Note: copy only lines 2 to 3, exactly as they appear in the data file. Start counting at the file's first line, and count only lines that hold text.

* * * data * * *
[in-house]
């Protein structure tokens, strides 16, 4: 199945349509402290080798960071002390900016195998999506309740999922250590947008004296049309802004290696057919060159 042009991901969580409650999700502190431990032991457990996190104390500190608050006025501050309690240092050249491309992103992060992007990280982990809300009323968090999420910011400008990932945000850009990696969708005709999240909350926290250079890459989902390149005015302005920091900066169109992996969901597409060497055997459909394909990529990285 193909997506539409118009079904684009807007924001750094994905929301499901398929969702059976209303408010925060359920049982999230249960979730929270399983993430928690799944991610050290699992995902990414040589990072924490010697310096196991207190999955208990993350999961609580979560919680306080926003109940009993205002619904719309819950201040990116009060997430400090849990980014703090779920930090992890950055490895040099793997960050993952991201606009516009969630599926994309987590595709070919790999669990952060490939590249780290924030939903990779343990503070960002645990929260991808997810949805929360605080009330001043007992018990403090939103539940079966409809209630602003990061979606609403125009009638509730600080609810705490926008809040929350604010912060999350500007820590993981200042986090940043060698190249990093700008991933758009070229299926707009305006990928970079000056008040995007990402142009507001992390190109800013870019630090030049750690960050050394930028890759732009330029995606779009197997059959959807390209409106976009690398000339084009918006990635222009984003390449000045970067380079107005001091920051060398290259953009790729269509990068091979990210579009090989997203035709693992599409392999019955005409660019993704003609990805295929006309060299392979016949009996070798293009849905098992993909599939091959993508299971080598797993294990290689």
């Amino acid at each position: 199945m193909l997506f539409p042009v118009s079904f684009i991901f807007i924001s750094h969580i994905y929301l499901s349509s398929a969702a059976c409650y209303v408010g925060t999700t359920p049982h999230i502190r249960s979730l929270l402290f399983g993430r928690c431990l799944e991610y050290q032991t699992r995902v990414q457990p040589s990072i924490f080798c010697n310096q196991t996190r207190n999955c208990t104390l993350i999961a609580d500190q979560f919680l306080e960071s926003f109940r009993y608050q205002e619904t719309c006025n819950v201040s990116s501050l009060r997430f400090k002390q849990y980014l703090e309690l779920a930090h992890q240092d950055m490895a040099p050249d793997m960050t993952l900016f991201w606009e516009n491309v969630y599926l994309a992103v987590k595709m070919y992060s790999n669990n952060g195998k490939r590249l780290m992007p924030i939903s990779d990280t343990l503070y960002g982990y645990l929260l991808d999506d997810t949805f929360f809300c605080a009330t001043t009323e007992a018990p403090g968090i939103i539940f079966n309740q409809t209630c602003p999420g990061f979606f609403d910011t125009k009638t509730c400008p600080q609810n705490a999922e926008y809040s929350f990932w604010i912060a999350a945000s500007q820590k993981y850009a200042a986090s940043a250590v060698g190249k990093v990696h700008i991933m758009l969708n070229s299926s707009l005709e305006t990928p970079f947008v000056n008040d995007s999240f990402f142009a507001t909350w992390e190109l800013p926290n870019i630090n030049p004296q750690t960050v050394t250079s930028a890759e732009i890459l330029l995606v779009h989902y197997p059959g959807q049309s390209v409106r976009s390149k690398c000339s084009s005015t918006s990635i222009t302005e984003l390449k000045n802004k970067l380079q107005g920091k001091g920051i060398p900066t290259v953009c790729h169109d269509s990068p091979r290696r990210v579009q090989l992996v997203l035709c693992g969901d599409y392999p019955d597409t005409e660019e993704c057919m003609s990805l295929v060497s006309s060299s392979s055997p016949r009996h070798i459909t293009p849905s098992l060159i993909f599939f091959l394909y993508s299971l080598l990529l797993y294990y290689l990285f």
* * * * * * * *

């Protein structure tokens, strides 16, 4: 199945349509402290080798960071002390900016195998999506309740999922250590947008004296049309802004290696057919060159 042009991901969580409650999700502190431990032991457990996190104390500190608050006025501050309690240092050249491309992103992060992007990280982990809300009323968090999420910011400008990932945000850009990696969708005709999240909350926290250079890459989902390149005015302005920091900066169109992996969901597409060497055997459909394909990529990285 193909997506539409118009079904684009807007924001750094994905929301499901398929969702059976209303408010925060359920049982999230249960979730929270399983993430928690799944991610050290699992995902990414040589990072924490010697310096196991207190999955208990993350999961609580979560919680306080926003109940009993205002619904719309819950201040990116009060997430400090849990980014703090779920930090992890950055490895040099793997960050993952991201606009516009969630599926994309987590595709070919790999669990952060490939590249780290924030939903990779343990503070960002645990929260991808997810949805929360605080009330001043007992018990403090939103539940079966409809209630602003990061979606609403125009009638509730600080609810705490926008809040929350604010912060999350500007820590993981200042986090940043060698190249990093700008991933758009070229299926707009305006990928970079000056008040995007990402142009507001992390190109800013870019630090030049750690960050050394930028890759732009330029995606779009197997059959959807390209409106976009690398000339084009918006990635222009984003390449000045970067380079107005001091920051060398290259953009790729269509990068091979990210579009090989997203035709693992599409392999019955005409660019993704003609990805295929006309060299392979016949009996070798293009849905098992993909599939091959993508299971080598797993294990290689």
């Amino acid at each position: 199945m193909l997506f539409p042009v118009s079904f684009i991901f807007i924001s750094h969580i994905y929301l499901s349509s398929a969702a059976c409650y209303v408010g925060t999700t359920p049982h999230i502190r249960s979730l929270l402290f399983g993430r928690c431990l799944e991610y050290q032991t699992r995902v990414q457990p040589s990072i924490f080798c010697n310096q196991t996190r207190n999955c208990t104390l993350i999961a609580d500190q979560f919680l306080e960071s926003f109940r009993y608050q205002e619904t719309c006025n819950v201040s990116s501050l009060r997430f400090k002390q849990y980014l703090e309690l779920a930090h992890q240092d950055m490895a040099p050249d793997m960050t993952l900016f991201w606009e516009n491309v969630y599926l994309a992103v987590k595709m070919y992060s790999n669990n952060g195998k490939r590249l780290m992007p924030i939903s990779d990280t343990l503070y960002g982990y645990l929260l991808d999506d997810t949805f929360f809300c605080a009330t001043t009323e007992a018990p403090g968090i939103i539940f079966n309740q409809t209630c602003p999420g990061f979606f609403d910011t125009k009638t509730c400008p600080q609810n705490a999922e926008y809040s929350f990932w604010i912060a999350a945000s500007q820590k993981y850009a200042a986090s940043a250590v060698g190249k990093v990696h700008i991933m758009l969708n070229s299926s707009l005709e305006t990928p970079f947008v000056n008040d995007s999240f990402f142009a507001t909350w992390e190109l800013p926290n870019i630090n030049p004296q750690t960050v050394t250079s930028a890759e732009i890459l330029l995606v779009h989902y197997p059959g959807q049309s390209v409106r976009s390149k690398c000339s084009s005015t918006s990635i222009t302005e984003l390449k000045n802004k970067l380079q107005g920091k001091g920051i060398p900066t290259v953009c790729h169109d269509s990068p091979r290696r990210v579009q090989l992996v997203l035709c693992g969901d599409y392999p019955d597409t005409e660019e993704c057919m003609s990805l295929v060497s006309s060299s392979s055997p016949r009996h070798i459909t293009p849905s098992l060159i993909f599939f091959l394909y993508s299971l080598l990529l797993y294990y290689l990285f």